Data Registration and Forwarding: 

  • Dansk Retursystem electronically transmits the registered data and estimates (if the exact number of packaging items collected is uncertain) to a central server maintained by the operator with whom they have a contractual agreement. Subsequently, the data is deleted, and Dansk Retursystem is prohibited from copying, storing, or accessing the information. 

  • Dansk Retursystem is obligated to enter into an agreement with an independent operator for the registration and forwarding of data regarding returned and collected empty single-use packaging. The operator is required to transmit the registered data to the auditing company and Dansk Retursystem. 

  • The agreement between Dansk Retursystem and the operator should solely include the data specified in the law. If the operator submits any other data, Dansk Retursystem will terminate the system operator agreement. 

  • A copy of the agreement between Dansk Retursystem and the operator is filed with the Danish Environmental Protection Agency (EPA). 

Data Forwarding by the Operator: 

  • The operator is responsible for forwarding data received from the central control units of RVMs and from Dansk Retursystem to the auditing company.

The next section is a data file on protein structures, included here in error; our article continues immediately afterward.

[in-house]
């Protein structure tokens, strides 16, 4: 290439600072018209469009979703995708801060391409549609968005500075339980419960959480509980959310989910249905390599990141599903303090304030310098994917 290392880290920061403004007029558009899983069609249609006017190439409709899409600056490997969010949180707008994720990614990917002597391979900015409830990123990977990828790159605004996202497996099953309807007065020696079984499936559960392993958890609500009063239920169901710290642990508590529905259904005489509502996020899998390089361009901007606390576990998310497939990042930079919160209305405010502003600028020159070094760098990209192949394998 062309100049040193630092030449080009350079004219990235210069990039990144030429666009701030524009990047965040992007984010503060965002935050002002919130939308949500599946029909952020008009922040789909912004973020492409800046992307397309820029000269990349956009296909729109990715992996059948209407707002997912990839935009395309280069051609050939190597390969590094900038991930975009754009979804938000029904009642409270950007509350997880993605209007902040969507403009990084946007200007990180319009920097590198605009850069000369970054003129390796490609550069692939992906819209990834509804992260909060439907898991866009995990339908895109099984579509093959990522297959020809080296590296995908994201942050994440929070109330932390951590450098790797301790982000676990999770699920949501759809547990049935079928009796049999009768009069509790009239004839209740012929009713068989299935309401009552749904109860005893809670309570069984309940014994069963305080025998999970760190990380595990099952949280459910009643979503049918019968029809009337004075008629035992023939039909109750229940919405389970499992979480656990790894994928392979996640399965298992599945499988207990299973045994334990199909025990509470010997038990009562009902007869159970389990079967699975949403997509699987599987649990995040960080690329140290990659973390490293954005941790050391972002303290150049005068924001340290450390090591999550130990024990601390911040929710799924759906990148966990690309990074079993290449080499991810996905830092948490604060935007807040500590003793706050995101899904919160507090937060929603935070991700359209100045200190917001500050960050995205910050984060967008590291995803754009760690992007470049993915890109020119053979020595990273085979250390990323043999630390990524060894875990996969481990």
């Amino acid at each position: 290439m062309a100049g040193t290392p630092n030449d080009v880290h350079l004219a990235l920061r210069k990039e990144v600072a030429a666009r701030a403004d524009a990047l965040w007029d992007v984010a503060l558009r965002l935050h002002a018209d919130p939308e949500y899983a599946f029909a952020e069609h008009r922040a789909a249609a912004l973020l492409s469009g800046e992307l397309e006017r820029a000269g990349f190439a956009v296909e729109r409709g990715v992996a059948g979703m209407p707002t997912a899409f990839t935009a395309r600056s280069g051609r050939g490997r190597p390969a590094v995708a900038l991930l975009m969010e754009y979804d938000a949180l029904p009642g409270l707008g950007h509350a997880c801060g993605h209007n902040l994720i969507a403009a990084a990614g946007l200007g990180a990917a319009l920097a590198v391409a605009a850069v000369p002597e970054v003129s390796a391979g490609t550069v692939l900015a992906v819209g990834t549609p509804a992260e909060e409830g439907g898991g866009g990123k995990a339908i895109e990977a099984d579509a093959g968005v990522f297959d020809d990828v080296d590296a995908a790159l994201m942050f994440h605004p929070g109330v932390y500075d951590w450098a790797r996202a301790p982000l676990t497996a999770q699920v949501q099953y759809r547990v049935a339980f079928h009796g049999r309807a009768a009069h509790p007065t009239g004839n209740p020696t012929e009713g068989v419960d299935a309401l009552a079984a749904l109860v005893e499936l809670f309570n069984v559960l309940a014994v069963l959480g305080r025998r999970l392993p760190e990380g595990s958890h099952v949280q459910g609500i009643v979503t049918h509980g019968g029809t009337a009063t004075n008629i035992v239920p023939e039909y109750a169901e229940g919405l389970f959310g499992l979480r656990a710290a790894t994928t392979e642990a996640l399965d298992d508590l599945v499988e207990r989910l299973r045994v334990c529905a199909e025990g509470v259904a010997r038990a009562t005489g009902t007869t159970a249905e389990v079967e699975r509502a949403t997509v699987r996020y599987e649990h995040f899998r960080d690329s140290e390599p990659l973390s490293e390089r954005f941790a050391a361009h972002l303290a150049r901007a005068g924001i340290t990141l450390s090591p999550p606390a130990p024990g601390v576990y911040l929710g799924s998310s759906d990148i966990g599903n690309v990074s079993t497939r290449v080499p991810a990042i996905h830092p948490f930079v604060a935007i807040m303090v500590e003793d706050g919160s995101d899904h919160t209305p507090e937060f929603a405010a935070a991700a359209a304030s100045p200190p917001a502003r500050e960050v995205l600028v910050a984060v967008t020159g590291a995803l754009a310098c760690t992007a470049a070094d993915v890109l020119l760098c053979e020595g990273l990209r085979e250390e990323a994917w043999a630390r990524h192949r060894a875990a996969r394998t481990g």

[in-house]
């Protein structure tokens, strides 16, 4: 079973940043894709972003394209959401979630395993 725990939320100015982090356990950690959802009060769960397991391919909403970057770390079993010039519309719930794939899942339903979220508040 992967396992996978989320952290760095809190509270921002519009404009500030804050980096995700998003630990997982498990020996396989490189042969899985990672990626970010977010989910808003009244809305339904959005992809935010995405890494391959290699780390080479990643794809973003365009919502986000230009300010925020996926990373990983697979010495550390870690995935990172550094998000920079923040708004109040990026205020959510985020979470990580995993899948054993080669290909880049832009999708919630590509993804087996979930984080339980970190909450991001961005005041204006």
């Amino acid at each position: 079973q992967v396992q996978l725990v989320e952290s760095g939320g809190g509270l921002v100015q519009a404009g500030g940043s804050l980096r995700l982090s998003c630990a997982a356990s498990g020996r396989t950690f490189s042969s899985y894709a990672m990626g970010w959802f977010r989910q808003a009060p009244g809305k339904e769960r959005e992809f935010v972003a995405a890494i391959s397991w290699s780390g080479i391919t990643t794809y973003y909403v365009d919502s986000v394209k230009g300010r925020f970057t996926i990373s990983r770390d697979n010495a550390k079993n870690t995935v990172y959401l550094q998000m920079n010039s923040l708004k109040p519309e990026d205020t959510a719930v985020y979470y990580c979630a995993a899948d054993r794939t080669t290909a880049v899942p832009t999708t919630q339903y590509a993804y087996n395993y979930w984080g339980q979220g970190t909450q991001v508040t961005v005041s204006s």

• Additionally, the operator supplies data to Dansk Retursystem, specifying the number of returned and collected containers categorized by deposit groups and sales groups. 

Overall, the Danish legislation ensures an accurate and controlled process for counting, registering, and managing empty beverage containers. Whether handled by return point operators or Dansk Retursystem, the system establishes secure and traceable financial data flow, facilitating proper auditing and monitoring by relevant entities.

The management of material flow and financial data through the “clearing” exercise is an essential operational function of DRS. All stakeholders stand to benefit from this practice.

Remember that Reloop will release next month a compendium guide to all the content covered in this newsletter series. Watch out for our email alert. (If you’re not already, become a subscriber to get it.) Or follow us on social media and check out our Reimagining the Bottle Bill website. You can find all the issues of this newsletter on the blog.
Thanks for reading! We encourage you to share this newsletter, and all issues that came before, widely with those who want or need to know about these 10 principles and 10 practices. Working together from a common ground of knowledge, we can move good bottle bills forward.